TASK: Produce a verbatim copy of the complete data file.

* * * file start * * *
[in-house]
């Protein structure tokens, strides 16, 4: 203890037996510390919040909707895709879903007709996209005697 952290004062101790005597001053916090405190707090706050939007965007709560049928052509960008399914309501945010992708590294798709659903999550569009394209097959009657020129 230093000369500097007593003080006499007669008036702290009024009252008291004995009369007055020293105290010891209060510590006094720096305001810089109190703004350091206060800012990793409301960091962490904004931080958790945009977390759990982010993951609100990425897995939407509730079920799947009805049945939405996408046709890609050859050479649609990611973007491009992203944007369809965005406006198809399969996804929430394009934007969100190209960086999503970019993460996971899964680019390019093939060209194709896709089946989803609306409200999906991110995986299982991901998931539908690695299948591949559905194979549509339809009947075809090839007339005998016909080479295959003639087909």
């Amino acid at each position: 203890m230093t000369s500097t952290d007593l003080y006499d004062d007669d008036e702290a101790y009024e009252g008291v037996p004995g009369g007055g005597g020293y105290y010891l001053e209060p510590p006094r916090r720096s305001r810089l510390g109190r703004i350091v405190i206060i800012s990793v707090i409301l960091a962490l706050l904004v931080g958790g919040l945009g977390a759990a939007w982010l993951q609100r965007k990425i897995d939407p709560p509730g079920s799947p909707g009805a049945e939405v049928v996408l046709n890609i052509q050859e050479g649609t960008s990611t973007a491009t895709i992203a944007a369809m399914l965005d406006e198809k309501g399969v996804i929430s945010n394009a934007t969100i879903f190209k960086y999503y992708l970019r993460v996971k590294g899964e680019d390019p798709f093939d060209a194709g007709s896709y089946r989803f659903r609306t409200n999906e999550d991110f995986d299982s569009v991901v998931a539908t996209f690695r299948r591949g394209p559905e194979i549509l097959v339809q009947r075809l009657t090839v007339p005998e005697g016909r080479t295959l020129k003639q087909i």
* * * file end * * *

[in-house]
């Protein structure tokens, strides 16, 4: 203890037996510390919040909707895709879903007709996209005697 952290004062101790005597001053916090405190707090706050939007965007709560049928052509960008399914309501945010992708590294798709659903999550569009394209097959009657020129 230093000369500097007593003080006499007669008036702290009024009252008291004995009369007055020293105290010891209060510590006094720096305001810089109190703004350091206060800012990793409301960091962490904004931080958790945009977390759990982010993951609100990425897995939407509730079920799947009805049945939405996408046709890609050859050479649609990611973007491009992203944007369809965005406006198809399969996804929430394009934007969100190209960086999503970019993460996971899964680019390019093939060209194709896709089946989803609306409200999906991110995986299982991901998931539908690695299948591949559905194979549509339809009947075809090839007339005998016909080479295959003639087909």
């Amino acid at each position: 203890m230093t000369s500097t952290d007593l003080y006499d004062d007669d008036e702290a101790y009024e009252g008291v037996p004995g009369g007055g005597g020293y105290y010891l001053e209060p510590p006094r916090r720096s305001r810089l510390g109190r703004i350091v405190i206060i800012s990793v707090i409301l960091a962490l706050l904004v931080g958790g919040l945009g977390a759990a939007w982010l993951q609100r965007k990425i897995d939407p709560p509730g079920s799947p909707g009805a049945e939405v049928v996408l046709n890609i052509q050859e050479g649609t960008s990611t973007a491009t895709i992203a944007a369809m399914l965005d406006e198809k309501g399969v996804i929430s945010n394009a934007t969100i879903f190209k960086y999503y992708l970019r993460v996971k590294g899964e680019d390019p798709f093939d060209a194709g007709s896709y089946r989803f659903r609306t409200n999906e999550d991110f995986d299982s569009v991901v998931a539908t996209f690695r299948r591949g394209p559905e194979i549509l097959v339809q009947r075809l009657t090839v007339p005998e005697g016909r080479t295959l020129k003639q087909i």